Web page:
“Oh God, Oh No! Oh it’s terrible, I know!”
Caroline was chatting into her mobile phone as she walked, murmuring excitedly as she bounced through the suburbs in her pink valeur tracksuit. Far from slowing her down, her pace increased with each juicy new tid bit.
“Oh, I heard she went to Thailand. Yes. Well, Jamie has always liked a bit of a tweak here and there.”
We exchanged furtive glances as she talked, each response from this side of the conversation offering clues as to what had Caroline so entranced. She clearly knew the effect her gossiping was having on our little walking group, and was heightening the drama. Each little snippet was carefully crafted not only to draw out as much information as she could from the person at the other end, but also to tease her audience.
From what I could gather she was referring to Jamie, a step-mother from the class below Luke at Prep. I didn’t know her personally, but knew her well by sight. In fact, everyone in Snobsville knew her by sight, ironically by the constant changing in her appearance. She was a small woman, diminutive in stature and in build. At least she was when I first met her. I am reliably informed that Jamie’s husband, (a divorce lawyer named Ainsley), had been working a few too many long nights with his younger personal assistant, and that the relationship was a little too…well, personal. Though it’s not clear if Jamie actually knew about her husband’s alleged extra-curricular activities, (I have no idea how she wouldn’t since most of Snobsville did), rumour has it she took a few quick trips to Thailand and came back several kilos thinner. I had grilled Caroline about it a few weeks back.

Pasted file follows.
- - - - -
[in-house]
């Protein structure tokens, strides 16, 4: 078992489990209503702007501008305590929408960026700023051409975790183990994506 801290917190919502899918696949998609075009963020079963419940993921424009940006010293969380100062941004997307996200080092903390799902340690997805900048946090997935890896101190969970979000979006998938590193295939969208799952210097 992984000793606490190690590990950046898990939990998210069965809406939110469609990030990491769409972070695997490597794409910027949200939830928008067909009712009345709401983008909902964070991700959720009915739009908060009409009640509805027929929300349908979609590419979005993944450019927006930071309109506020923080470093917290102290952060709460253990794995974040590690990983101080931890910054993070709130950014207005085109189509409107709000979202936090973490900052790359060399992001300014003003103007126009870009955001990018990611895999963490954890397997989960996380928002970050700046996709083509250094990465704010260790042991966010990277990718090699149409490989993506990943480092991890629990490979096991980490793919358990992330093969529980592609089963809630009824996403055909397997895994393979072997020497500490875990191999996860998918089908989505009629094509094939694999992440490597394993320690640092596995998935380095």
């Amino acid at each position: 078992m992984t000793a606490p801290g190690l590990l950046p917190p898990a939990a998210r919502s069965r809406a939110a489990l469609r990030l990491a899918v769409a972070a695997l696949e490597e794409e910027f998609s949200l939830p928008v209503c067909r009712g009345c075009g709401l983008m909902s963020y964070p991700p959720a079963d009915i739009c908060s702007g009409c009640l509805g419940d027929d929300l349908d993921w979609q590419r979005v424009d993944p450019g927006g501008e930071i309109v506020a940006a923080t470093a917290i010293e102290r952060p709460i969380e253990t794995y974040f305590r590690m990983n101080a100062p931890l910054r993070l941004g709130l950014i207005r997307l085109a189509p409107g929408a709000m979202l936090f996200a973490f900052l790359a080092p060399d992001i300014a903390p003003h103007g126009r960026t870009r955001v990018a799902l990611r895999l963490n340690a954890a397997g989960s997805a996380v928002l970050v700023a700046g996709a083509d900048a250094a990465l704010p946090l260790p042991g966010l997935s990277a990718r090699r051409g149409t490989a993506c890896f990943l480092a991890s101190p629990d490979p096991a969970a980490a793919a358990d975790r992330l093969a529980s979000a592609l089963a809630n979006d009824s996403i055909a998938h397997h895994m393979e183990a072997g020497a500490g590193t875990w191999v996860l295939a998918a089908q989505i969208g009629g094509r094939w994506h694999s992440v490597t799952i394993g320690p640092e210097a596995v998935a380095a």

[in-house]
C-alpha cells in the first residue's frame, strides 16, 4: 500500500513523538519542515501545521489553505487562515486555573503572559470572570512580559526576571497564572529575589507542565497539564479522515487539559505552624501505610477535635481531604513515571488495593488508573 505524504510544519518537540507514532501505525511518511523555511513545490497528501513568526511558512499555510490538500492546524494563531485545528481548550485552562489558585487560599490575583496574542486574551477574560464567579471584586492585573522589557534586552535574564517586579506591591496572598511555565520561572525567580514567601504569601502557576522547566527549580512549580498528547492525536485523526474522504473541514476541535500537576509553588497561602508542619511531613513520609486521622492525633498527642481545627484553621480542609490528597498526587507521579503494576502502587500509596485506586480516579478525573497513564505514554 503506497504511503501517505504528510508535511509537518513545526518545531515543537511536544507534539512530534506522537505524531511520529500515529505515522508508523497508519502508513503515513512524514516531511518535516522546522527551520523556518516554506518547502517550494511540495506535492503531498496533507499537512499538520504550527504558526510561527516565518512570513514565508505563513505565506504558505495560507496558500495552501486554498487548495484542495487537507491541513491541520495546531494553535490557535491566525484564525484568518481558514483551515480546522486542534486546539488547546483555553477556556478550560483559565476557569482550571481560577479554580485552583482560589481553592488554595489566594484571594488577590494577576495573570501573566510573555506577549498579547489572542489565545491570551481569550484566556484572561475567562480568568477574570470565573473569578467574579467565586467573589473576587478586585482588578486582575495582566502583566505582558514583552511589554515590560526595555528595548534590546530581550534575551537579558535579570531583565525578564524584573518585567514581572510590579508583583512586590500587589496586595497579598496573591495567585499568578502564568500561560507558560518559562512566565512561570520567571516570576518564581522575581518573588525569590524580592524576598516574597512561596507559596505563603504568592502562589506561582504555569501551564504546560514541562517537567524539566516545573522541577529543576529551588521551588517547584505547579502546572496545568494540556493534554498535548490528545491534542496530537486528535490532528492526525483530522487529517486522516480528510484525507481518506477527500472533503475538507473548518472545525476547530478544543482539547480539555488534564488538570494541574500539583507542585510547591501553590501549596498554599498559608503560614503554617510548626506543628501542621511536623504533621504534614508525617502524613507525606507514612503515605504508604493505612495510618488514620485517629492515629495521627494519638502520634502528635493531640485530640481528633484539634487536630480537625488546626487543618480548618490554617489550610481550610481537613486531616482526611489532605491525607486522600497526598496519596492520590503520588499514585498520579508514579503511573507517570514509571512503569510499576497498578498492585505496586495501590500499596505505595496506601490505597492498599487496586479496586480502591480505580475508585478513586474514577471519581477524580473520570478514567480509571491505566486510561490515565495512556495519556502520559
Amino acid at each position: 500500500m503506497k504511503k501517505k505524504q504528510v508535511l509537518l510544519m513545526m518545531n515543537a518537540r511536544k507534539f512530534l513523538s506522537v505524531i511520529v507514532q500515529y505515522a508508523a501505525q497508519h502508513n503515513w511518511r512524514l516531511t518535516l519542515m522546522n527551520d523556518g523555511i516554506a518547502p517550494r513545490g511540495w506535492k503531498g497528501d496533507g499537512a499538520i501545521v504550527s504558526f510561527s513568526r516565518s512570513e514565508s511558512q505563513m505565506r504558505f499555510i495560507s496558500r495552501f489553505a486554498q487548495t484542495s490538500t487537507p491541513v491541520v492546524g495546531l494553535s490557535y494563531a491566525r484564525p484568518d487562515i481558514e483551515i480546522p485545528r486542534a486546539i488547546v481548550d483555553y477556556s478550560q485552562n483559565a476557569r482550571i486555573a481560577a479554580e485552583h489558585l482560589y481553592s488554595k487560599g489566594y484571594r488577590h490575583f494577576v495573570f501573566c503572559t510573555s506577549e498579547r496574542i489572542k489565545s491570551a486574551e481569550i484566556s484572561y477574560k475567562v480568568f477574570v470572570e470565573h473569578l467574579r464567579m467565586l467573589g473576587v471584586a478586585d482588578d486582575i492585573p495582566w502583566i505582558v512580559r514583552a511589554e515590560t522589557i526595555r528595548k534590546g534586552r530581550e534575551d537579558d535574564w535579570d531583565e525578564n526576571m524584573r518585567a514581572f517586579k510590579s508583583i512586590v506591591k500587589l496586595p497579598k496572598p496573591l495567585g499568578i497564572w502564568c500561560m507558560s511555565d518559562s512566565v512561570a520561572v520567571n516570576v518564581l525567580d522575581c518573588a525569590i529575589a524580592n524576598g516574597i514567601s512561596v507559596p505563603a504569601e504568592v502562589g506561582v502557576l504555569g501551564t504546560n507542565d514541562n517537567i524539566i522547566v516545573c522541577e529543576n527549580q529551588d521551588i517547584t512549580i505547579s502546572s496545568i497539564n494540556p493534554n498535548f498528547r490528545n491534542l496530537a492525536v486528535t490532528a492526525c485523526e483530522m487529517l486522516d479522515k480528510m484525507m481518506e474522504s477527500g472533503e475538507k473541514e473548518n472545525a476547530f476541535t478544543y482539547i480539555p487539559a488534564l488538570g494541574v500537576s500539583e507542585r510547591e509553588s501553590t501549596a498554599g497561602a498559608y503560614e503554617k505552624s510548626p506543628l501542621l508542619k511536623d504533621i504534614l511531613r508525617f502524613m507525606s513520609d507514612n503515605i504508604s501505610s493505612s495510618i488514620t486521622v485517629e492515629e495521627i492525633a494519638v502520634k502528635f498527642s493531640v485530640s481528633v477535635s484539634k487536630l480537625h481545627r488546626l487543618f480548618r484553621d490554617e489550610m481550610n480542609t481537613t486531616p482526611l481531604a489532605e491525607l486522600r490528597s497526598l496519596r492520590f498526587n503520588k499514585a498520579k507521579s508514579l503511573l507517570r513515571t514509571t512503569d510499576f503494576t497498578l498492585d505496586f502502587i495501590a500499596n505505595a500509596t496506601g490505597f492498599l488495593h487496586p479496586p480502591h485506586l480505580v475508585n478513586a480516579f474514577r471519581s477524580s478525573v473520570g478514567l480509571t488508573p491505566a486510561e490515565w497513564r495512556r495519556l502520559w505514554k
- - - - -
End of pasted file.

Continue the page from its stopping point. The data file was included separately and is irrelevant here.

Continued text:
“What do you mean? Why was she in Thailand?”
“She was getting work done dear.”
Caroline smiled at me as if I was a country bumpkin, my first day in the big city – a mixture of pity, condescension, and ecstasy at the thought of re-educating me.
“You’re so sweet Marley. No dear, she’s never worked a day in her life. Well, not since she was Ainsley’s assistant. And I don’t think Ainsley’s first wife was too thrilled about that particular working relationship!” She smiled at me knowingly, and my curiosity was sufficiently peaked.
I tried to respond in a nonchalant way, searching for a response that said ‘I’m quite above this gossip you keep feeding me, but if it makes you feel better, go right ahead and tell me’. Of course, inwardly, (and probably outwardly truth be told), I was hooked long ago.
“Oh. She’s not his first wife?”
“Oh no. So it should come as no surprise to her that her husband found a new assistant to, ah, assist him. Personally assist him. If you know what I mean.”
I rolled my eyes at her for good measure. “Yes, dear I know what you mean!”